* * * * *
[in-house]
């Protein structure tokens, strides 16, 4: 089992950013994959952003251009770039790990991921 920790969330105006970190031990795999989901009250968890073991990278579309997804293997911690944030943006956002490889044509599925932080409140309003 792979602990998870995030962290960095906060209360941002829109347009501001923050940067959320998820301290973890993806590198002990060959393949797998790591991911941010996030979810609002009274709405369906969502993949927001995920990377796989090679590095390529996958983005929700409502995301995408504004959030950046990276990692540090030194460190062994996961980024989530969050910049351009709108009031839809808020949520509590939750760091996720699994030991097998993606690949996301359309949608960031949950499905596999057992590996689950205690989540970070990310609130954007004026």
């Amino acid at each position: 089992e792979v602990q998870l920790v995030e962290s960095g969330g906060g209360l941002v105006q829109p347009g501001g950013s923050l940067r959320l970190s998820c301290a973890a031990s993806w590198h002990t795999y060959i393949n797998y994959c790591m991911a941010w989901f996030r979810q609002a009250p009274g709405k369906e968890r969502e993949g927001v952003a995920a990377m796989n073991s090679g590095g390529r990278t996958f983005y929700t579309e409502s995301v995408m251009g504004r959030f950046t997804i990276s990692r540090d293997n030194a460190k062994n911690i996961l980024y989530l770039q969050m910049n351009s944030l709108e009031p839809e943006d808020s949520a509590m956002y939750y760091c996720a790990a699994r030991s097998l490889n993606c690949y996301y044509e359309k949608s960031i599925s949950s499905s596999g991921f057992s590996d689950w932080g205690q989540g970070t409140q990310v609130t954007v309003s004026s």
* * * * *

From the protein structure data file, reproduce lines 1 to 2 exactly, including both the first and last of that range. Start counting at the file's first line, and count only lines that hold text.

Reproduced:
[in-house]
């Protein structure tokens, strides 16, 4: 089992950013994959952003251009770039790990991921 920790969330105006970190031990795999989901009250968890073991990278579309997804293997911690944030943006956002490889044509599925932080409140309003 792979602990998870995030962290960095906060209360941002829109347009501001923050940067959320998820301290973890993806590198002990060959393949797998790591991911941010996030979810609002009274709405369906969502993949927001995920990377796989090679590095390529996958983005929700409502995301995408504004959030950046990276990692540090030194460190062994996961980024989530969050910049351009709108009031839809808020949520509590939750760091996720699994030991097998993606690949996301359309949608960031949950499905596999057992590996689950205690989540970070990310609130954007004026």